Friday, November 12, 2010

Simple Fall Crafts

Living in Hawaii doesn't exactly make for the best hands on teaching when it comes to learning about all four seasons. Here you can learn about summer, rain, summer and summer! Believe me~ all you who post creative and beautiful ideas on what to do with all those beautiful fall leaves I am jealous! You should send me a box, help a Momma out!

Well, that just means we need to be a little creative when learning about fall and leaves! Being an art teacher I find myself adding arts and crafts to everything we learn. Here are a few ideas I have tried out with the kids that we loved.

We did an overlapping fall leaf painting. This one is great for any age, with a little help even Gracie got involved (and in the process also painted the sidewalk).

Overlapping Leaf Design

First gather your supplies: watercolor paper or card stock, watercolor paints or watered down tempera paints, paint brushes, fall leaves or a print out of fall leaves.

Step One: Have the artists trace or draw fall leaves. We traced them from a sheet of fall leaves, you can use a free printable like THIS or THIS.

Step Two: Over your initial drawings, trace or draw another set of leaves making sure to overlap whenever possible. You are striving for a whole lot of leaves resembling a nice fall pile.

We talked about the Element of Line in art and how important it is, how overlapping creates interest and depth in a work of art, and warm colors (red, orange and yellow).

Step Three: Painting! Have the artists work with one color at a time. Painting entire leaf shapes in one color only. I tried to have them color leaves that weren't touching. When it looks like about a third of the leaves are painted, move on to the next color. This time though you want to choose some of the leaves that are already painted with the first color to add some depth and change the color of the first wash. Repeat with the 3rd color until all leaves are filled in!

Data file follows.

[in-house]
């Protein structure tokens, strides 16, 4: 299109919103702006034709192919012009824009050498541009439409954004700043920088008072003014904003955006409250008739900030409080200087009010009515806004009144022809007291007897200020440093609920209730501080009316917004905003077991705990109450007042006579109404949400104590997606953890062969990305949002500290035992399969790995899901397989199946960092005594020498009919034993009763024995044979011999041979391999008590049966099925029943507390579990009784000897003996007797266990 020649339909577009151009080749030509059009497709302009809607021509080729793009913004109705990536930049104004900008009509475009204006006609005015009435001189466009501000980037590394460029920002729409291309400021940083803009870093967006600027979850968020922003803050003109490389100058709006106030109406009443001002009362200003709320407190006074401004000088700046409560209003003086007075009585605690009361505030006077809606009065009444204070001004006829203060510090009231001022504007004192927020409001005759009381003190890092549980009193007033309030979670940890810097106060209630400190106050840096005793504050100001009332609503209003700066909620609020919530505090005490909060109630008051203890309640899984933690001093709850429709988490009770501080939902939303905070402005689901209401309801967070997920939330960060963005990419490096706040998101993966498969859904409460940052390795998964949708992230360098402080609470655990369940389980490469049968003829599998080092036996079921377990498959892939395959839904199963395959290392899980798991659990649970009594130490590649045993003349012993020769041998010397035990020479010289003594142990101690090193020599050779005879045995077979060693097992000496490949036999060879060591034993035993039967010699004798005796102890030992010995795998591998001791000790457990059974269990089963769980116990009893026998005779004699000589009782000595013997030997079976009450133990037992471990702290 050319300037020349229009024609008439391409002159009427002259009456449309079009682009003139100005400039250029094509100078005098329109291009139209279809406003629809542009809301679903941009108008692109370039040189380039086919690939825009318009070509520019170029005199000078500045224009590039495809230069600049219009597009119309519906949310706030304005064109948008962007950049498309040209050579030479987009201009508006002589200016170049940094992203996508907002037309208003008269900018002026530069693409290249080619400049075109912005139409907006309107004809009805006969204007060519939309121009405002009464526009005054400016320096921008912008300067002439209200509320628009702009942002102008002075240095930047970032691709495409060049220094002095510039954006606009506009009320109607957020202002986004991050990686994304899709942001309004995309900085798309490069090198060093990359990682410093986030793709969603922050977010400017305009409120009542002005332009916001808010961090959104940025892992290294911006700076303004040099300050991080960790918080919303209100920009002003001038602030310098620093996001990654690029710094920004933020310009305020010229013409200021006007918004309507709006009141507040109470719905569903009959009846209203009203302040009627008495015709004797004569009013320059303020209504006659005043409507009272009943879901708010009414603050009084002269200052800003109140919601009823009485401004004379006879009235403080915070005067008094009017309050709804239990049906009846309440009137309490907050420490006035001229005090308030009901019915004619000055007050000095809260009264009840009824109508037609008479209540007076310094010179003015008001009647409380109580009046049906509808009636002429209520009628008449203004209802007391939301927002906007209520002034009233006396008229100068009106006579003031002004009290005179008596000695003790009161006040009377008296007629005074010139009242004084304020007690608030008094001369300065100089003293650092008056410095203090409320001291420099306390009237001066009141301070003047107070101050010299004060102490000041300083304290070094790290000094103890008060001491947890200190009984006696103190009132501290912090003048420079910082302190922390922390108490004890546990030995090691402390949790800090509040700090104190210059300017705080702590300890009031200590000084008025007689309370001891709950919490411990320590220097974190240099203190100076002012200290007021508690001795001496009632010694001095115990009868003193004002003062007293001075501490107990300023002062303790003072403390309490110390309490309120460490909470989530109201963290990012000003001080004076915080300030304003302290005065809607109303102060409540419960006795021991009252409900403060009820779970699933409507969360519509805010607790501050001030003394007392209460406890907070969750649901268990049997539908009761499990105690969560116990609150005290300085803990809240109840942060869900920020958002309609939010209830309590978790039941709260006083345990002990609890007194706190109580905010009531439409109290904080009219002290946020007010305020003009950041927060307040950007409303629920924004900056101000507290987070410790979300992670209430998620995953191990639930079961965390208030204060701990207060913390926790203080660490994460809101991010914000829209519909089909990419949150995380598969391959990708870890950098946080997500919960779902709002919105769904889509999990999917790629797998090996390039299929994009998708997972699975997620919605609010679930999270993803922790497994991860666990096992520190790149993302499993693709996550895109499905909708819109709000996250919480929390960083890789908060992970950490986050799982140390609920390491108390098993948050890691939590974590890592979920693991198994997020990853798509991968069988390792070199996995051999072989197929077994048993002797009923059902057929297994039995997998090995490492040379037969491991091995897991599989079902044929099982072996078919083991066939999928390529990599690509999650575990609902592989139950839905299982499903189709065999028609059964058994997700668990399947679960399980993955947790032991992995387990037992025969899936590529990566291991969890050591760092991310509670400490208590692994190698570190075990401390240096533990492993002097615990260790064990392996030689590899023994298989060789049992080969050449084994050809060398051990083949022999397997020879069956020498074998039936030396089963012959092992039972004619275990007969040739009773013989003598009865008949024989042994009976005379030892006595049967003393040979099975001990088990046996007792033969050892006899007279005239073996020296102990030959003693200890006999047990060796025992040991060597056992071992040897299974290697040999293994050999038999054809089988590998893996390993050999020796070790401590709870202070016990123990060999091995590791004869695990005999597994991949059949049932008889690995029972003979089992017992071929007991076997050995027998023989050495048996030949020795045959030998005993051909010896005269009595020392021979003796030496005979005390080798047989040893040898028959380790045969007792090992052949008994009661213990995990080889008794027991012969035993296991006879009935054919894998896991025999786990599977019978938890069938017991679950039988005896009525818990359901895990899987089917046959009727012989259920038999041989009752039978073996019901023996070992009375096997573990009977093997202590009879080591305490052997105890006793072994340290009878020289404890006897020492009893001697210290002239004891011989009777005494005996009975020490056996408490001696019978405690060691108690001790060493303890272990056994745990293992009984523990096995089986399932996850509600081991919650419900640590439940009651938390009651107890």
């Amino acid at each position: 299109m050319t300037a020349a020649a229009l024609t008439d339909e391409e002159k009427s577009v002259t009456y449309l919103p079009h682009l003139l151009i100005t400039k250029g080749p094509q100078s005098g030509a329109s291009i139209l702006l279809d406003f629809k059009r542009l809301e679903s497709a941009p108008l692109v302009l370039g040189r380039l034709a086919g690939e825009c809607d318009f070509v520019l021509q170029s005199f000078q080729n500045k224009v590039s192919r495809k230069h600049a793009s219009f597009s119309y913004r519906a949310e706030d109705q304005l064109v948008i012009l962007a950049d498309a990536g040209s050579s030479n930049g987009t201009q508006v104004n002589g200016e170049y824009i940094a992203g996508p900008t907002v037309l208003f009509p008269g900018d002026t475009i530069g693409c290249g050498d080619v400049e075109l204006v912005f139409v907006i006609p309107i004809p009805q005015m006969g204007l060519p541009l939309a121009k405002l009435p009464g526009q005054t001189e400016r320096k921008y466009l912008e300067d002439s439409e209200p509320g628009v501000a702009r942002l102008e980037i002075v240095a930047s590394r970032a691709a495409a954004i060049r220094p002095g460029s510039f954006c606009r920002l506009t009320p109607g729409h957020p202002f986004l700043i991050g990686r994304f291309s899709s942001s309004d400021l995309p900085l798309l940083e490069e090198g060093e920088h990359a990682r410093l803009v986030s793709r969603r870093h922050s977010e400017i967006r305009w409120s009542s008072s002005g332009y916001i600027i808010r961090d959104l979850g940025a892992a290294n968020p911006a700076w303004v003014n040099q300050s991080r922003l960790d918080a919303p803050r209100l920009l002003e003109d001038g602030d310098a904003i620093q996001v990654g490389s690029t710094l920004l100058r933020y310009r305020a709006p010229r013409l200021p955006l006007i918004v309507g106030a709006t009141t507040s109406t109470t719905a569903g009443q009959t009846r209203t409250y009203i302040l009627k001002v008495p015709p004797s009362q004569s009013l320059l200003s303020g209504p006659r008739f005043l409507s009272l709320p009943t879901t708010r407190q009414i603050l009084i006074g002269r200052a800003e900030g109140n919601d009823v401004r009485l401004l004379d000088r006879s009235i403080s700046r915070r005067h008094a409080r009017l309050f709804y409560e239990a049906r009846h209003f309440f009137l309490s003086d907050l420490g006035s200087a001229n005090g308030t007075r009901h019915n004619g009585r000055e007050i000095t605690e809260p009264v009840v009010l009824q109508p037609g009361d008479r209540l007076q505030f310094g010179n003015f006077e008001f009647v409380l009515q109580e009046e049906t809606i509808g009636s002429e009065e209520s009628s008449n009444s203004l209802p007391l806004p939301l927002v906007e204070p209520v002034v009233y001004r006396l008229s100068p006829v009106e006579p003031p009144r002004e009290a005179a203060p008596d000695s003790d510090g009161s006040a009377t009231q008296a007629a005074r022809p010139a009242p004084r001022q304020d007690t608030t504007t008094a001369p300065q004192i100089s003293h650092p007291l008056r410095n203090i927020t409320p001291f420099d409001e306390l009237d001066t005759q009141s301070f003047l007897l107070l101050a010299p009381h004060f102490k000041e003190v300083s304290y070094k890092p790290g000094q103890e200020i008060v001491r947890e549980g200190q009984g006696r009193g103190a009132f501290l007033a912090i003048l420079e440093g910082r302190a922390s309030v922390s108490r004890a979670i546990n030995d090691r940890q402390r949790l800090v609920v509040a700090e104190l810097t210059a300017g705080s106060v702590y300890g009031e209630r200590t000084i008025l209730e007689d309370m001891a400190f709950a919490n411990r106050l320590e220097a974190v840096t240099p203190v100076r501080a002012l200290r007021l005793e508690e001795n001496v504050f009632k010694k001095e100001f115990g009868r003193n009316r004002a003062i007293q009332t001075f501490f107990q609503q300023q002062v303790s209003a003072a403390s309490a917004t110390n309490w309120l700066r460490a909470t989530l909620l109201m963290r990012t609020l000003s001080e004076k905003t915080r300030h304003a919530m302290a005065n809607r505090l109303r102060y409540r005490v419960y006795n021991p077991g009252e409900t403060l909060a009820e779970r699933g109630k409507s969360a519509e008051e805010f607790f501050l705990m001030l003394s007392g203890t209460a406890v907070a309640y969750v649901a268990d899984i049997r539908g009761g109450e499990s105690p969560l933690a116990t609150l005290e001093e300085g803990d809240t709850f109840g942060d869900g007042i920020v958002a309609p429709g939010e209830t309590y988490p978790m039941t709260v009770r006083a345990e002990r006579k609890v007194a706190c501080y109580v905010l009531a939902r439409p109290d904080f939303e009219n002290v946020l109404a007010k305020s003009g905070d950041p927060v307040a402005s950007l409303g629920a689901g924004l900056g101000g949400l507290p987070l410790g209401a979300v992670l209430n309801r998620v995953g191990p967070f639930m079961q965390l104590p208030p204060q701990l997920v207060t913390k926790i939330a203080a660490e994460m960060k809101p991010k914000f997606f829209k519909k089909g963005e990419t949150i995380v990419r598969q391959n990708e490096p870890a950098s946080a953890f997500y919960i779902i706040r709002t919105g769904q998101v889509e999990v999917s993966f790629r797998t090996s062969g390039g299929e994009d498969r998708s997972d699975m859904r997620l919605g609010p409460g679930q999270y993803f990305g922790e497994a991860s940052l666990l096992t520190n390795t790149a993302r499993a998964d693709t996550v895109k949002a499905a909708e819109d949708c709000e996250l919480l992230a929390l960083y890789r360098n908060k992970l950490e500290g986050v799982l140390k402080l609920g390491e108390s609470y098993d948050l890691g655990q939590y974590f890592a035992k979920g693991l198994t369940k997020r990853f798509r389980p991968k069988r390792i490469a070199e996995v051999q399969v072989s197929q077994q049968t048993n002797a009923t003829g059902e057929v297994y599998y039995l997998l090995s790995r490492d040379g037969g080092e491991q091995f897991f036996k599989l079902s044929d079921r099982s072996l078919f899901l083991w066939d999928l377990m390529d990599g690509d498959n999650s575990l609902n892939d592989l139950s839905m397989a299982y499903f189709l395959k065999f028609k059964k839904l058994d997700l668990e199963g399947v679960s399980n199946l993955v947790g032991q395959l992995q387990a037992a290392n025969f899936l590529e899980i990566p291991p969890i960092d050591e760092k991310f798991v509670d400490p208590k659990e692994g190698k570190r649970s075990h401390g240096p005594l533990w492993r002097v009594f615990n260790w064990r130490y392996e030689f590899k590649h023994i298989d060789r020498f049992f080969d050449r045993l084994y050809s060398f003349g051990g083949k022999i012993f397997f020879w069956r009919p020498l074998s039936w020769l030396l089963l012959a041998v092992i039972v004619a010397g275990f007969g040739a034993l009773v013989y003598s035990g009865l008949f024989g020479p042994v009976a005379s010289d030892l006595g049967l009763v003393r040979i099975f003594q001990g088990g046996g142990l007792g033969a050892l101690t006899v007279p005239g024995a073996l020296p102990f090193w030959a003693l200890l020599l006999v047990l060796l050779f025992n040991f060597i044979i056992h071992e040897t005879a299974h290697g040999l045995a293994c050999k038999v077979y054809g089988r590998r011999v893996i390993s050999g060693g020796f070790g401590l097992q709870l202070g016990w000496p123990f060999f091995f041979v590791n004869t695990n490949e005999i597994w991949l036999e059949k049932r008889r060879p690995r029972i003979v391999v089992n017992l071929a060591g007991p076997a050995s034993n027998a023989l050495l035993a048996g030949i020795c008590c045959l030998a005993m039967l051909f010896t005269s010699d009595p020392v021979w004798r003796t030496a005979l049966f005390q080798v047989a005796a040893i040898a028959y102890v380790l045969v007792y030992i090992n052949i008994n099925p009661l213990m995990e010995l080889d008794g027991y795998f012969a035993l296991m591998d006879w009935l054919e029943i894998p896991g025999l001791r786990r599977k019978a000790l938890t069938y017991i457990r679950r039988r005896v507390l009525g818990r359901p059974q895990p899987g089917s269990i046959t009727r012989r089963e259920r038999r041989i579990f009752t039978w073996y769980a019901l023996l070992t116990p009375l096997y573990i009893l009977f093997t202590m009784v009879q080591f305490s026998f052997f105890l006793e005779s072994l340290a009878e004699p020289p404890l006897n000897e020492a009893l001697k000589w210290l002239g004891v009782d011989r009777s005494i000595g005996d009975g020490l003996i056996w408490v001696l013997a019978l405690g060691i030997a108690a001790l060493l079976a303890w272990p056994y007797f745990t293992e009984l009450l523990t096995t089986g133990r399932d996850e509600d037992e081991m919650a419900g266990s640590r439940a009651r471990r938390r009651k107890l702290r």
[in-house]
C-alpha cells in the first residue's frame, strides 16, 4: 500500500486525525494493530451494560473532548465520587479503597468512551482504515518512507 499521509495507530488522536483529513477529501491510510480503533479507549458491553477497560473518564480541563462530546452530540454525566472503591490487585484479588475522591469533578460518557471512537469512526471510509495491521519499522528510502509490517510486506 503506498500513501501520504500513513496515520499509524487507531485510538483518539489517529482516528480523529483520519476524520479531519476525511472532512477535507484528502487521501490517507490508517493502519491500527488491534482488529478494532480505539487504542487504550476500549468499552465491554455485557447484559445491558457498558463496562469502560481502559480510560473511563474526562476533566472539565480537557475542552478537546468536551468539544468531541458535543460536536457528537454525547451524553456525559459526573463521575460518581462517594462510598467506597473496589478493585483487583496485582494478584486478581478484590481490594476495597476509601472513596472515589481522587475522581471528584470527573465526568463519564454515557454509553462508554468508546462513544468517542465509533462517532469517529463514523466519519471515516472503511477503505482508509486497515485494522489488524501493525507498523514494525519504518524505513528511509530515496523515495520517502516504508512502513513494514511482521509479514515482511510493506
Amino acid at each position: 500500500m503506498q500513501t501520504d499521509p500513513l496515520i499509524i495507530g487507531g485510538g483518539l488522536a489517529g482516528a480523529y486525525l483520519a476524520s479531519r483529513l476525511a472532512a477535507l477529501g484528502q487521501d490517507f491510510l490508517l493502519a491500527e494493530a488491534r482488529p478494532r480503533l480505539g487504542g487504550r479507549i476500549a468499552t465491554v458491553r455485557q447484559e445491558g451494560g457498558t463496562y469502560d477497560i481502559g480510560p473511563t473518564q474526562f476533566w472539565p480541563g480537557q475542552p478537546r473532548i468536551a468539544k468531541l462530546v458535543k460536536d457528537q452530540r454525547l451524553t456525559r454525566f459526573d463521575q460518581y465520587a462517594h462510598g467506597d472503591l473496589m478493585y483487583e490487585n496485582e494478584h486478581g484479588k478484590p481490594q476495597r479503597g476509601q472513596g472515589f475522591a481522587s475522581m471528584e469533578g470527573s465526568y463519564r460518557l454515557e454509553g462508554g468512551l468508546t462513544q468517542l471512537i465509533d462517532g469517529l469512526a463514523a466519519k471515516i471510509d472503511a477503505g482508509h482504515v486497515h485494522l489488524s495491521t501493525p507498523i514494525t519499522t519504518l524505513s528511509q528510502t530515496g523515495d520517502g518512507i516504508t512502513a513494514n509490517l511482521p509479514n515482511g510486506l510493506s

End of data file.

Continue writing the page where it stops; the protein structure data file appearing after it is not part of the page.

Ellie's Art
Jonah's Art

This is a great project for kids who are older than 6, they can focus and really do a great job adding layer after layer of leaves and colors. This project can be worked on over a period of time, allowing colors to dry in between washes or all at once allowing colors to run together. My kids are more the spontaneous action art type. So here is a project that suited them a little better:

Wet on Wet Accidental Design

 Using the same supplies, only this time we filled the paper with a humongous leaf. Starting with the lightest color (yellow) we painted the entire leaf generously, making sure there was a lot of puddles!
Next we sprinkled, splattered, action art-ed our way into making fall leaves by dropping the orange and red paint on the wet yellow and letting the leaf "paint" itself! The accidental designs were beautiful! My kids had a really fun time watching the paint "paint itself".

 In Art terms this is called "wet on wet" meaning a wet surface with wet paint.
Another fun idea is to cover the entire paper and then cut fall leaf shapes out of the paper and use those for various crafts!


  1. What a fun craft! My son will love this as painting is one of his absolute favorite things to do. :)

  2. Thanks Melly! My kids love painting as well and with watercolors there is no staining involved!! Luckily it's warm here so we can go outside and paint! Let us know if you try out this project!



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